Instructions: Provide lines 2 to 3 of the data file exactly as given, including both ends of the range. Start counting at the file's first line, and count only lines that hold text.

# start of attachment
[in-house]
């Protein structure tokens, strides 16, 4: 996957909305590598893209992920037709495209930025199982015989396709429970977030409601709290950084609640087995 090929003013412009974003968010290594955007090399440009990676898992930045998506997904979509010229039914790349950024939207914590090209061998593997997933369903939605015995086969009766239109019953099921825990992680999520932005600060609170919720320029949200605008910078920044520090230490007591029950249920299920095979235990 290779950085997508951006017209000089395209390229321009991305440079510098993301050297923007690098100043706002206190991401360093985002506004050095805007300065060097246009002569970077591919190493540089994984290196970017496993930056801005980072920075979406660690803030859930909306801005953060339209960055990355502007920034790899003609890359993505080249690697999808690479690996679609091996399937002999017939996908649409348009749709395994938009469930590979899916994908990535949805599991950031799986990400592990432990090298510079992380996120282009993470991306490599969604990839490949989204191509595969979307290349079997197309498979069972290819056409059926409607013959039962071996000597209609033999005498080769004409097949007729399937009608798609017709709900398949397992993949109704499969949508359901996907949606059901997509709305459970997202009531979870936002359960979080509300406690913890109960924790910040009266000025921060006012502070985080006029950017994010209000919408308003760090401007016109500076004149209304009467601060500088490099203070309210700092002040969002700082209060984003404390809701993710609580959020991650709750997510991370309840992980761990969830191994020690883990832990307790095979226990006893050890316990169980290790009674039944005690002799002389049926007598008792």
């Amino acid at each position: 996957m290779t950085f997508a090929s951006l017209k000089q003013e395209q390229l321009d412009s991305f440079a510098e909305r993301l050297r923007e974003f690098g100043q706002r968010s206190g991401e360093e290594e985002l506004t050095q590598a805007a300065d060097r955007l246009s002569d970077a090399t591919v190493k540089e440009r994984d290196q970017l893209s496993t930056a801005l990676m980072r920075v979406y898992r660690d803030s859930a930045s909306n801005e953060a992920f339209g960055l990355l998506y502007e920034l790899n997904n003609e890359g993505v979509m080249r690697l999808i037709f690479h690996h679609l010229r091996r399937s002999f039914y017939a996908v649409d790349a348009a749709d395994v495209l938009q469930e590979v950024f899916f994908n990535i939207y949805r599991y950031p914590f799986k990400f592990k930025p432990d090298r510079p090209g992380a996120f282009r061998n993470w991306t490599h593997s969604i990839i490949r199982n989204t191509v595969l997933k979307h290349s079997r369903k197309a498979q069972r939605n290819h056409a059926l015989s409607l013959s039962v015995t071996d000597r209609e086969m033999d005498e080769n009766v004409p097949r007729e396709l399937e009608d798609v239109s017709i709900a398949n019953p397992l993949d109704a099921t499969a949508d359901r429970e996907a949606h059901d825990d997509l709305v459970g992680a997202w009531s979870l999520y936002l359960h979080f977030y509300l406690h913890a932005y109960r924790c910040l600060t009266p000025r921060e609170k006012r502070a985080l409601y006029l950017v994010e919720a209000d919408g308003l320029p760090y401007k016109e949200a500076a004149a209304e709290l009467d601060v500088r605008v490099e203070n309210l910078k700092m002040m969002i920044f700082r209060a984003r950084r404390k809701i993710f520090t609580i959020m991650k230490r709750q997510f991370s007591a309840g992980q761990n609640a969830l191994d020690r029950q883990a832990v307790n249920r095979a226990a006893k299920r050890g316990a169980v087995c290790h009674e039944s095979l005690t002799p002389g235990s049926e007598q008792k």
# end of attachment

């Protein structure tokens, strides 16, 4: 996957909305590598893209992920037709495209930025199982015989396709429970977030409601709290950084609640087995 090929003013412009974003968010290594955007090399440009990676898992930045998506997904979509010229039914790349950024939207914590090209061998593997997933369903939605015995086969009766239109019953099921825990992680999520932005600060609170919720320029949200605008910078920044520090230490007591029950249920299920095979235990 290779950085997508951006017209000089395209390229321009991305440079510098993301050297923007690098100043706002206190991401360093985002506004050095805007300065060097246009002569970077591919190493540089994984290196970017496993930056801005980072920075979406660690803030859930909306801005953060339209960055990355502007920034790899003609890359993505080249690697999808690479690996679609091996399937002999017939996908649409348009749709395994938009469930590979899916994908990535949805599991950031799986990400592990432990090298510079992380996120282009993470991306490599969604990839490949989204191509595969979307290349079997197309498979069972290819056409059926409607013959039962071996000597209609033999005498080769004409097949007729399937009608798609017709709900398949397992993949109704499969949508359901996907949606059901997509709305459970997202009531979870936002359960979080509300406690913890109960924790910040009266000025921060006012502070985080006029950017994010209000919408308003760090401007016109500076004149209304009467601060500088490099203070309210700092002040969002700082209060984003404390809701993710609580959020991650709750997510991370309840992980761990969830191994020690883990832990307790095979226990006893050890316990169980290790009674039944005690002799002389049926007598008792």
């Amino acid at each position: 996957m290779t950085f997508a090929s951006l017209k000089q003013e395209q390229l321009d412009s991305f440079a510098e909305r993301l050297r923007e974003f690098g100043q706002r968010s206190g991401e360093e290594e985002l506004t050095q590598a805007a300065d060097r955007l246009s002569d970077a090399t591919v190493k540089e440009r994984d290196q970017l893209s496993t930056a801005l990676m980072r920075v979406y898992r660690d803030s859930a930045s909306n801005e953060a992920f339209g960055l990355l998506y502007e920034l790899n997904n003609e890359g993505v979509m080249r690697l999808i037709f690479h690996h679609l010229r091996r399937s002999f039914y017939a996908v649409d790349a348009a749709d395994v495209l938009q469930e590979v950024f899916f994908n990535i939207y949805r599991y950031p914590f799986k990400f592990k930025p432990d090298r510079p090209g992380a996120f282009r061998n993470w991306t490599h593997s969604i990839i490949r199982n989204t191509v595969l997933k979307h290349s079997r369903k197309a498979q069972r939605n290819h056409a059926l015989s409607l013959s039962v015995t071996d000597r209609e086969m033999d005498e080769n009766v004409p097949r007729e396709l399937e009608d798609v239109s017709i709900a398949n019953p397992l993949d109704a099921t499969a949508d359901r429970e996907a949606h059901d825990d997509l709305v459970g992680a997202w009531s979870l999520y936002l359960h979080f977030y509300l406690h913890a932005y109960r924790c910040l600060t009266p000025r921060e609170k006012r502070a985080l409601y006029l950017v994010e919720a209000d919408g308003l320029p760090y401007k016109e949200a500076a004149a209304e709290l009467d601060v500088r605008v490099e203070n309210l910078k700092m002040m969002i920044f700082r209060a984003r950084r404390k809701i993710f520090t609580i959020m991650k230490r709750q997510f991370s007591a309840g992980q761990n609640a969830l191994d020690r029950q883990a832990v307790n249920r095979a226990a006893k299920r050890g316990a169980v087995c290790h009674e039944s095979l005690t002799p002389g235990s049926e007598q008792k």